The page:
Omega-3 fatty acids are essential fatty acids that are required for healthy human development. These organic compounds cannot be produced by the human body and therefore need to be obtained through food. Scientific evidence suggests that the marine-derived omega-3 fatty acids eicosapentaenoic acid (EPA) and docosahexaenoic acid (DHA) can help reduce the risk of heart disease and contribute to brain and vision development in infants. Fish and shellfish are the main dietary sources of EPA and DHA. The plant-derived omega-3 fatty acid, alpha-linolenic acid (ALA), is a precursor to EPA and DHA and is only converted at rates of about 0.1-9% in the human body. The American Heart Association recommends 1000 milligrams (mg) of EPA/DHA per day for patients with coronary heart disease, and two meals of oily fish per week for patients without heart disease. Fish with medium to high levels of omega-3 fatty acids include oily ocean fish, such as salmon, herring, mackerel and sardines (see Description of Omega-3’s and Their Role in Human Health).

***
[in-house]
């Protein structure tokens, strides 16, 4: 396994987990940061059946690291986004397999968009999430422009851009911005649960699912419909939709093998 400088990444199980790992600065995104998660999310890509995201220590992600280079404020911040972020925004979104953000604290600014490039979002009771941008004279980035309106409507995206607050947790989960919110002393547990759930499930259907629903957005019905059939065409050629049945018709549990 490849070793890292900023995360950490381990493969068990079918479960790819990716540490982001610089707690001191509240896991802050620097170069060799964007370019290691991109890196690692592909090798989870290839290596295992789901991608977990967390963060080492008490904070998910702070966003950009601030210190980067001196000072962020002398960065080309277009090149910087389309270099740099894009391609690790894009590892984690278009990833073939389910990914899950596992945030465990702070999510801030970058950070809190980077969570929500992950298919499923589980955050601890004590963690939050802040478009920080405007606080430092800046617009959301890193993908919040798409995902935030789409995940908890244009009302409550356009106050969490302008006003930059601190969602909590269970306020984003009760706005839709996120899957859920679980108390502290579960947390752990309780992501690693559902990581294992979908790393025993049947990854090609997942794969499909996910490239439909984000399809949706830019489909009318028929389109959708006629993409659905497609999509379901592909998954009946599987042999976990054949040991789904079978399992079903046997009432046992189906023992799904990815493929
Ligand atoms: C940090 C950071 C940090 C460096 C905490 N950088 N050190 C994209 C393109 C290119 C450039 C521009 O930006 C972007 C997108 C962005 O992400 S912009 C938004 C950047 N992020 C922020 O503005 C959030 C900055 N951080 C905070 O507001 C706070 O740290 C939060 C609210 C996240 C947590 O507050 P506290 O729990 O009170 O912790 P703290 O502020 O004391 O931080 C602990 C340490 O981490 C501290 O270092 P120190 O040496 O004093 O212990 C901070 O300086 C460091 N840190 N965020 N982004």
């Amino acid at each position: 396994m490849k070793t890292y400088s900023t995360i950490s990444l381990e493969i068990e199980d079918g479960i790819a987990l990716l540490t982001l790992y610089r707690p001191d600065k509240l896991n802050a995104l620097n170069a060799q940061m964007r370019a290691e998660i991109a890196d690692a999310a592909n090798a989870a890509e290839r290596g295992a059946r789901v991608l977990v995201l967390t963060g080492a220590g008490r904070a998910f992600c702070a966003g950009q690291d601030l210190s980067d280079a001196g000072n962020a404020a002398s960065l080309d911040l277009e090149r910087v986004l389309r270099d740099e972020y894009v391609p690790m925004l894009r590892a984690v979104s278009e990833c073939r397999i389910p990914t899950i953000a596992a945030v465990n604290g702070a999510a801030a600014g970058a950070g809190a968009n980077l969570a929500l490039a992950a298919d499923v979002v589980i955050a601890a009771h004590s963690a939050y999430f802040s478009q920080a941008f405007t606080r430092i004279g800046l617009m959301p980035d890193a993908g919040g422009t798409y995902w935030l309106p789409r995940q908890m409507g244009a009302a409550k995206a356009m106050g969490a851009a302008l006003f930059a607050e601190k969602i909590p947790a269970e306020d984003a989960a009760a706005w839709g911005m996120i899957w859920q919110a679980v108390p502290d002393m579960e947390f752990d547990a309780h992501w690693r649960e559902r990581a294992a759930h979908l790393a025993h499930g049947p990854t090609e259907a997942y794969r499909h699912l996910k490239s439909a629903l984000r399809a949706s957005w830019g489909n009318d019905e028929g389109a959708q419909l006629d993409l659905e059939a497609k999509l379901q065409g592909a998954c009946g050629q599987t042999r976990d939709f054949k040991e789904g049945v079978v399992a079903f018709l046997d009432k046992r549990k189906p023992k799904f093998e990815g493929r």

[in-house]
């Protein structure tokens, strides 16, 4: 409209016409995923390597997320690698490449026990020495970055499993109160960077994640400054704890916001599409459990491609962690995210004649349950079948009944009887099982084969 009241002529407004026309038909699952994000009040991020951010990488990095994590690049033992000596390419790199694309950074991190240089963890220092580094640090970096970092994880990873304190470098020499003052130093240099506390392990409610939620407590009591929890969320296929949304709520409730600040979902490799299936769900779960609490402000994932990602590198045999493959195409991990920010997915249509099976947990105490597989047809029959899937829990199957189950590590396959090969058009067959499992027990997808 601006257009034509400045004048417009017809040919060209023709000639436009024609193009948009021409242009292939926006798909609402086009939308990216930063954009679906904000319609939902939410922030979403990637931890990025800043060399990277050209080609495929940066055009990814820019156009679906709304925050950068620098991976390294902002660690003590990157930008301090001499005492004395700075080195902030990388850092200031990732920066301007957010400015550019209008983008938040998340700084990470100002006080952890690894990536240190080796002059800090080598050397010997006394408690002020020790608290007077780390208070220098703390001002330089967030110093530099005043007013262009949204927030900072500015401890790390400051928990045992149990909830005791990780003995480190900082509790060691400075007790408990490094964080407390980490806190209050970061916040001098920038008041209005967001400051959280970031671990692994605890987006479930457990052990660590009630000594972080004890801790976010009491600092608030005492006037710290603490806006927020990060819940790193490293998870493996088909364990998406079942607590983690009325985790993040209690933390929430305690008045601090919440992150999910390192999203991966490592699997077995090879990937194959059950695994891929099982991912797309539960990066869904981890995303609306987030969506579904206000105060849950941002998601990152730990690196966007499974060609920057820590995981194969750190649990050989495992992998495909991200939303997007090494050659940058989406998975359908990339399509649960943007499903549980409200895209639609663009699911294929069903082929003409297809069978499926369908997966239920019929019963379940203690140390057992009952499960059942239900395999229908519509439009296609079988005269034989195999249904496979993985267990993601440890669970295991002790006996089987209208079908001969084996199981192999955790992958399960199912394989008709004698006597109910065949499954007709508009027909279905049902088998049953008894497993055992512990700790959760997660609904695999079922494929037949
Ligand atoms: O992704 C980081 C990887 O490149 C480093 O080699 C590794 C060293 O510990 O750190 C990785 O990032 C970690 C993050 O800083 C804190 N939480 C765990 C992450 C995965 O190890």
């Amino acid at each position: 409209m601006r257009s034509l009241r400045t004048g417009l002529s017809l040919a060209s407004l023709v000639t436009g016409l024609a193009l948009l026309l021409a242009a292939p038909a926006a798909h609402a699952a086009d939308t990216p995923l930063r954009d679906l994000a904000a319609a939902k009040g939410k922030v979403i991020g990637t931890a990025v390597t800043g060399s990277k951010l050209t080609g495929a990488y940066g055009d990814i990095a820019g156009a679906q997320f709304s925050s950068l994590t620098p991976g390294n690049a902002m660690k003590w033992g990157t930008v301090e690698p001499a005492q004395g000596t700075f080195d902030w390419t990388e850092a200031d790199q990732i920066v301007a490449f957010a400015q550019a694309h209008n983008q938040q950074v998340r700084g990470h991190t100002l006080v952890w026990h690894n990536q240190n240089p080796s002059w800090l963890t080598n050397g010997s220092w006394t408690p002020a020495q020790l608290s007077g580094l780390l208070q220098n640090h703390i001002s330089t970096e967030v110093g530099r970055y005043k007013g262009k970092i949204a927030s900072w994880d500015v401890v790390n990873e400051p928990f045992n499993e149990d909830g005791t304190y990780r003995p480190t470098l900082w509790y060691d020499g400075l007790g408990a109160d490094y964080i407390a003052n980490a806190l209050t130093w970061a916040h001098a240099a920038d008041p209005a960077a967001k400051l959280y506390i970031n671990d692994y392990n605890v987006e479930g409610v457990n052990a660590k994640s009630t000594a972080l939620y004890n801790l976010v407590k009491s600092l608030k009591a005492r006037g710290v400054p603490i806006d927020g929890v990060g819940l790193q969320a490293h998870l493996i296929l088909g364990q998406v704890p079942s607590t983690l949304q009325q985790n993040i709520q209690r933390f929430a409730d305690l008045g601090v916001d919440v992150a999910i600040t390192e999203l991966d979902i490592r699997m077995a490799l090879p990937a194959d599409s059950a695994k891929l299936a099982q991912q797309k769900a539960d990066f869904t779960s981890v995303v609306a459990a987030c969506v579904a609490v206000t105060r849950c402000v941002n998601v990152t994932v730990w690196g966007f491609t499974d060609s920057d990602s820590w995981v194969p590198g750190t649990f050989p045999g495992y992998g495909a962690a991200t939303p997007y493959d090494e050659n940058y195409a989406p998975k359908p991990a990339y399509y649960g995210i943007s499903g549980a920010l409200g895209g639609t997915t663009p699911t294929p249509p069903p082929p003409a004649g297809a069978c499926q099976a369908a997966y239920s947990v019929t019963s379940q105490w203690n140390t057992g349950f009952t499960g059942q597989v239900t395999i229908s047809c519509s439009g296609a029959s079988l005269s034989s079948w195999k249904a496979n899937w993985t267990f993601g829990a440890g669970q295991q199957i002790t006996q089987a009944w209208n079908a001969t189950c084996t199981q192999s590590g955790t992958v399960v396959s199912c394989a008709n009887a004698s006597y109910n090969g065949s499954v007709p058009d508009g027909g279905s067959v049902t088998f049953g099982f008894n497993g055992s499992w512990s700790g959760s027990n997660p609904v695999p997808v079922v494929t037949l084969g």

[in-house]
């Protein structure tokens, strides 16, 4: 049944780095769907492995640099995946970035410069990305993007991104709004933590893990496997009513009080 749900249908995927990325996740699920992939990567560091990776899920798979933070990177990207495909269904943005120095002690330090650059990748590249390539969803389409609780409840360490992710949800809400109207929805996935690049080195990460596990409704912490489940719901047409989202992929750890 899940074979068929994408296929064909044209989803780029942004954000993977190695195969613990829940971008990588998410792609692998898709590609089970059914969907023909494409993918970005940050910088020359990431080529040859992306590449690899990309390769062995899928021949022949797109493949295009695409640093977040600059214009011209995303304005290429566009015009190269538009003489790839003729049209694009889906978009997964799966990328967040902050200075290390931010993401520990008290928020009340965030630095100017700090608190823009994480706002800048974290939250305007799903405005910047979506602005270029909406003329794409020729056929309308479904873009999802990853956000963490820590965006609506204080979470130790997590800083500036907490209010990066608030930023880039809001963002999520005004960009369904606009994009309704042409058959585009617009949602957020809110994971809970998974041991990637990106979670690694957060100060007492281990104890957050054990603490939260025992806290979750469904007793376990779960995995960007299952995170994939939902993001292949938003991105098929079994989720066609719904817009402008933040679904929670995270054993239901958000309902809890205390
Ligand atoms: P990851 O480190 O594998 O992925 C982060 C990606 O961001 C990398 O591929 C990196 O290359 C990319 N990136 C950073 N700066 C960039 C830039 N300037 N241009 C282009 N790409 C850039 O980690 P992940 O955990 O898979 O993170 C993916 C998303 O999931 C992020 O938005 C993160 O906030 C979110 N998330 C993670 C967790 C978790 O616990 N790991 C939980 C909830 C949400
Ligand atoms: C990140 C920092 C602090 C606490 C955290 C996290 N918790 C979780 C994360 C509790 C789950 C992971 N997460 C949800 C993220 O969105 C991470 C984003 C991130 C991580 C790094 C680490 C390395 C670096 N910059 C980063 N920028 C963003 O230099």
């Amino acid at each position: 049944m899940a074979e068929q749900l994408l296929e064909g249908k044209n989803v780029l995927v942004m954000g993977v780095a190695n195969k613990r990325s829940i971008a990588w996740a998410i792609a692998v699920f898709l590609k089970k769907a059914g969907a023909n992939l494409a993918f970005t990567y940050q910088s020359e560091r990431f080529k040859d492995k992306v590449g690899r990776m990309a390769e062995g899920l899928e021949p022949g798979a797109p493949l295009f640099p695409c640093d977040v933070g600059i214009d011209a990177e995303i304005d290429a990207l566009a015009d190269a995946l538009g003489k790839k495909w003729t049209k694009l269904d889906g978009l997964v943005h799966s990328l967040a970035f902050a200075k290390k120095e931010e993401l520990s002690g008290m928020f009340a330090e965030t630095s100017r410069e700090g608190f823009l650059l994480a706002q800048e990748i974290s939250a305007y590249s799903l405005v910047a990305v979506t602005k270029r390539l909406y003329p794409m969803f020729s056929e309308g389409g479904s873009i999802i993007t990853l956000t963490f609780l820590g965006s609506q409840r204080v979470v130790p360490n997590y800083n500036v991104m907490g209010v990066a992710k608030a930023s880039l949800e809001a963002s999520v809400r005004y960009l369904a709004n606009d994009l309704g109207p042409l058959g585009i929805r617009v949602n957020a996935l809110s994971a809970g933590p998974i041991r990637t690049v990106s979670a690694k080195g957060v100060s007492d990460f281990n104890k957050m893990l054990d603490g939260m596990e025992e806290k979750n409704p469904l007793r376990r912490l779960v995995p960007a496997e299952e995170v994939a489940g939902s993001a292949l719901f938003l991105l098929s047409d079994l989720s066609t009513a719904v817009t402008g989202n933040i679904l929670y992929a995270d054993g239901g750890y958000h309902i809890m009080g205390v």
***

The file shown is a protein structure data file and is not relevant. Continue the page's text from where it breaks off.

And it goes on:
Cholesterol is present at varying amounts in most animal foods. Current dietary recommendations suggest limiting cholesterol intake to 300 mg per day. Almost all fish and shellfish contain well under 100 mg of cholesterol per 3-ounce cooked serving, and many of the leaner types of fish have less than 60 mg.

Vitamins and Minerals
Fish is a natural source of B-complex vitamins, vitamin D and vitamin A (especially oily fish). B-complex vitamins have been associated with healthy development of the nervous system. Vitamin A is needed for healthy vision as well as for healthy skin, while vitamin D is essential in bone development.